Targeted State Restrictions Are Required to Protect U.S. Agricultural Land from the CCP

November 28, 2022

By Adam Savit and Royce Hood

TOPLINE POINTS

  • Chinese holdings of U.S. agricultural land surged from 13,720 acres in 2010 to 352,140 acres in 2020, valued at $1.9 billion.
  • More than a dozen states have variants of a blanket ban on foreign ownership that ostensibly cover Chinese-owned land but are circumvented by the use of U.S.-based subsidiaries or undermined by repeals and amendments due to pressure from business groups.
  • The model “Liberty for our Agricultural Land Act” is targeted specifically at the malign influences of the Chinese Communist Party (CCP) with precise language covering any subsidiaries and leasing arrangements.


China is an adversarial nation with the stated goal of overtaking the United States politically and economically. American agricultural land is a strategic asset providing food security and independence, and U.S. farmers are an essential part of the fabric of our Nation. Meanwhile, securing and dominating world food supply chains is an integral part of China’s Belt and Road Initiative, which also sees them hoarding computer chips, minerals, and other sensitive commodities. An America First approach to national security emphasizes the centrality of our own economic prosperity and the need to secure our supply chains and ensure national self-reliance to ultimately marginalize the Chinese Communist Party (CCP) and its policies.

Americans have a right to determine which foreign countries may purchase U.S. farmland.  Countries such as Communist China spreading malign influence at all levels of our society to undermine us should not be allowed to acquire it. While more than a dozen U.S. states have banned foreign agricultural land ownership in general, more state-level legislation barring the Chinese Communist Party (CCP) and its subsidiaries in particular from owning, leasing, or possessing any American agricultural land is needed.

Many Americans are not aware that foreigners own a significant amount of U.S. agricultural land. However, as with many parts of the American economy, the agricultural sector receives foreign funding and participates in global capital markets. This allows the farmers, ranchers, and agricultural firms that participate in this industry to apply capital to market expansion and the purchase of additional land and equipment.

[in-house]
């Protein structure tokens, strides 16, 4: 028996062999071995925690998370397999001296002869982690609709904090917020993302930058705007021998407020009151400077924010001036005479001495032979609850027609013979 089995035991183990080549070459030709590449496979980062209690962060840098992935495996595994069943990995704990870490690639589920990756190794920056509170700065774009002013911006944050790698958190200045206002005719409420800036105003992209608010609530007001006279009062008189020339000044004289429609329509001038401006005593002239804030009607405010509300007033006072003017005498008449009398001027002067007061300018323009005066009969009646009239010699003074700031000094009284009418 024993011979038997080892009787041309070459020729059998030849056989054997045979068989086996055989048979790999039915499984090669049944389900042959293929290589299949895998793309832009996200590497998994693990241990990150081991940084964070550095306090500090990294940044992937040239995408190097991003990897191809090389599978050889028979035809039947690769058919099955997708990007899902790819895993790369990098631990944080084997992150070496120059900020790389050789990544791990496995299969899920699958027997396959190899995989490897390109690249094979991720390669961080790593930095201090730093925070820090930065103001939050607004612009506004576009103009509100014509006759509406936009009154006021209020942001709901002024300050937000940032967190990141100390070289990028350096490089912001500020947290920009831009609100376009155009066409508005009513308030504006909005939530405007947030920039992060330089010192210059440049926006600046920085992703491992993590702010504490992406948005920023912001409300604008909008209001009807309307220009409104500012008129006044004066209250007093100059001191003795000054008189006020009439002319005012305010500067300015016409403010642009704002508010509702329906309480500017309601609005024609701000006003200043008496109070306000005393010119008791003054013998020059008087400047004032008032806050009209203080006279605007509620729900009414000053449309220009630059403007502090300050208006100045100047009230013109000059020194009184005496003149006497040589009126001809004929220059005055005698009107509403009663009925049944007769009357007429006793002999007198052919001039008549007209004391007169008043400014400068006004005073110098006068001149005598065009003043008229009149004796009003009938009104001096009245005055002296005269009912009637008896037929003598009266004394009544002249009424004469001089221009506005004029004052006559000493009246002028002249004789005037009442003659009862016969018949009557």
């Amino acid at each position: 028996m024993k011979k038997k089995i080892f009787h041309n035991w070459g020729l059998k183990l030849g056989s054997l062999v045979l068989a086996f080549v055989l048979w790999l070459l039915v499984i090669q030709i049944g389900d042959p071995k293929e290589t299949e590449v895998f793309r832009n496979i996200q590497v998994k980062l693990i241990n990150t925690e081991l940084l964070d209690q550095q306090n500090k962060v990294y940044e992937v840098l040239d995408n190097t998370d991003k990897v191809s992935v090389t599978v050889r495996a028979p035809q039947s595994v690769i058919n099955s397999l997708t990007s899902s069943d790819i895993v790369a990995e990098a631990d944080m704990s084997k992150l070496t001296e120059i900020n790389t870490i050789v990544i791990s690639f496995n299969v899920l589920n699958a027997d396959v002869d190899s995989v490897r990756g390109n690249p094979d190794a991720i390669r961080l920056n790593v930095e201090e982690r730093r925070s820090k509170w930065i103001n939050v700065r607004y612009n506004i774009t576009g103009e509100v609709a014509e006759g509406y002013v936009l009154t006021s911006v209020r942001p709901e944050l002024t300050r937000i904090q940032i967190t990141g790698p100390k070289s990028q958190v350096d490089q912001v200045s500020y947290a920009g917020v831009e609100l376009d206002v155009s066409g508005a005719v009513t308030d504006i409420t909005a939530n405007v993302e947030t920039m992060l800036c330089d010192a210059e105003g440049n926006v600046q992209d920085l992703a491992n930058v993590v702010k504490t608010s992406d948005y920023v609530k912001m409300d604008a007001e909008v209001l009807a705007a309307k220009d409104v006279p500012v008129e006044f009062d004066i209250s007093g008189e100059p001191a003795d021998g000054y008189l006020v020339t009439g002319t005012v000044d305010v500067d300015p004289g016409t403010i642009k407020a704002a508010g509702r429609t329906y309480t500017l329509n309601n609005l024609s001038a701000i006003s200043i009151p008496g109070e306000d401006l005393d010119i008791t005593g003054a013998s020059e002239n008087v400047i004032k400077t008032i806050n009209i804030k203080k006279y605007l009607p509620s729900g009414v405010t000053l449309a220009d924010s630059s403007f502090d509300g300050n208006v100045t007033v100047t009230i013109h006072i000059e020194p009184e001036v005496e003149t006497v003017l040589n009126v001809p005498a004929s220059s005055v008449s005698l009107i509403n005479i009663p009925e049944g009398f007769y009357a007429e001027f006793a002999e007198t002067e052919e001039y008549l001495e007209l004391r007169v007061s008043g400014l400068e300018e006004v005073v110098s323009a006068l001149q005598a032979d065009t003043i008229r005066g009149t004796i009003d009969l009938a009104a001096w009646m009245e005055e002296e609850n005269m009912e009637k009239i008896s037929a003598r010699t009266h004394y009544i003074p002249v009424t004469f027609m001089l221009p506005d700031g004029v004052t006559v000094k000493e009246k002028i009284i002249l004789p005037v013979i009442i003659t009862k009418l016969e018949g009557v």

In the year 2000, foreign investors from all countries owned 15.3 million acres of federally designated agricultural land in the United States. This totaled approximately 1% of all privately held agricultural land and 0.68% of total land. By 2020, this number had more than doubled to 37.6 million acres of agricultural land, with this number being 2.9% of all privately held agricultural land and 1.7% of all land in the United States.

Foreign investment in agricultural land is not inherently a security risk. Nearly 64% of all foreign land investments come from five geopolitical allies: Canada, the Netherlands, the United Kingdom, Italy, and Germany. But legitimate concerns arise when it comes to encroachment by adversaries, especially the People’s Republic of China (PRC). The total acreage of land owned by either Chinese enterprises or joint Chinese-US enterprises totals 352,140 acres. Many corporations in China are state-owned, and many others are closely tied to the party or party members. This number, while less than 1% of total foreign-owned agricultural land, is not an insignificant amount of land. The average U.S. farm is 445 acres, so nearly 800 American families could potentially farm this acreage.

Certain regions are subject to more foreign investment and ownership than others. As the USDA’s report specifies, “Maine acreage aside, foreign investment in U.S. agricultural land is concentrated in the South and West.” By acreage, the largest concentrations (excluding states bordering the Canadian border, where foreign-owned land is largely Canadian-owned and involved in forestry) are the states of Texas, Alabama, Colorado, and Oklahoma.

Fig 1. Map of foreign ownership restrictions on the ownership of agricultural land. Congressional Research Service map, using data from the National Agricultural Law Center, from report “Foreign Farmland Ownership in the United States.”

The Current State of Foreign Ownership Bans in the United States